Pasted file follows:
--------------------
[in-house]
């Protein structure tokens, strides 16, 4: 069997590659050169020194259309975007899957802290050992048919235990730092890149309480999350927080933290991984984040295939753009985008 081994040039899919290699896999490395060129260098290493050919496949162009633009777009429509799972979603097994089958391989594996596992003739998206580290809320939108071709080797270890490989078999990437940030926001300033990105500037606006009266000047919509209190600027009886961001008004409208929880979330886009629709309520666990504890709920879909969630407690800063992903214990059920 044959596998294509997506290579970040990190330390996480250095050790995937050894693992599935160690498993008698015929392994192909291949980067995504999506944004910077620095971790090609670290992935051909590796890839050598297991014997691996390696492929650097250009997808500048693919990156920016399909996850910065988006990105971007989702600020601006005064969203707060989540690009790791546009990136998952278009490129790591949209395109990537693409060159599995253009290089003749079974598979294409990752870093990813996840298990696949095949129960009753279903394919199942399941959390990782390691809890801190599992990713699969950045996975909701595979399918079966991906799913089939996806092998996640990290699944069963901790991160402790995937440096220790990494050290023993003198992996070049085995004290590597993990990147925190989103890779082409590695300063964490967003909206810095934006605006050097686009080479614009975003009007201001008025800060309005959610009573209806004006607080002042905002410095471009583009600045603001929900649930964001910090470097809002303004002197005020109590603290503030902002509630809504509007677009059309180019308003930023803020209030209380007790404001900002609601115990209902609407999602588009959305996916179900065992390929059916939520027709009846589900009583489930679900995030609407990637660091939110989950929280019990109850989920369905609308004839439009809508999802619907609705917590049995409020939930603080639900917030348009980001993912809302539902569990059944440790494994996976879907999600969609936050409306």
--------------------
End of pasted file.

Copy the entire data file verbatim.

[in-house]
């Protein structure tokens, strides 16, 4: 069997590659050169020194259309975007899957802290050992048919235990730092890149309480999350927080933290991984984040295939753009985008 081994040039899919290699896999490395060129260098290493050919496949162009633009777009429509799972979603097994089958391989594996596992003739998206580290809320939108071709080797270890490989078999990437940030926001300033990105500037606006009266000047919509209190600027009886961001008004409208929880979330886009629709309520666990504890709920879909969630407690800063992903214990059920 044959596998294509997506290579970040990190330390996480250095050790995937050894693992599935160690498993008698015929392994192909291949980067995504999506944004910077620095971790090609670290992935051909590796890839050598297991014997691996390696492929650097250009997808500048693919990156920016399909996850910065988006990105971007989702600020601006005064969203707060989540690009790791546009990136998952278009490129790591949209395109990537693409060159599995253009290089003749079974598979294409990752870093990813996840298990696949095949129960009753279903394919199942399941959390990782390691809890801190599992990713699969950045996975909701595979399918079966991906799913089939996806092998996640990290699944069963901790991160402790995937440096220790990494050290023993003198992996070049085995004290590597993990990147925190989103890779082409590695300063964490967003909206810095934006605006050097686009080479614009975003009007201001008025800060309005959610009573209806004006607080002042905002410095471009583009600045603001929900649930964001910090470097809002303004002197005020109590603290503030902002509630809504509007677009059309180019308003930023803020209030209380007790404001900002609601115990209902609407999602588009959305996916179900065992390929059916939520027709009846589900009583489930679900995030609407990637660091939110989950929280019990109850989920369905609308004839439009809508999802619907609705917590049995409020939930603080639900917030348009980001993912809302539902569990059944440790494994996976879907999600969609936050409306």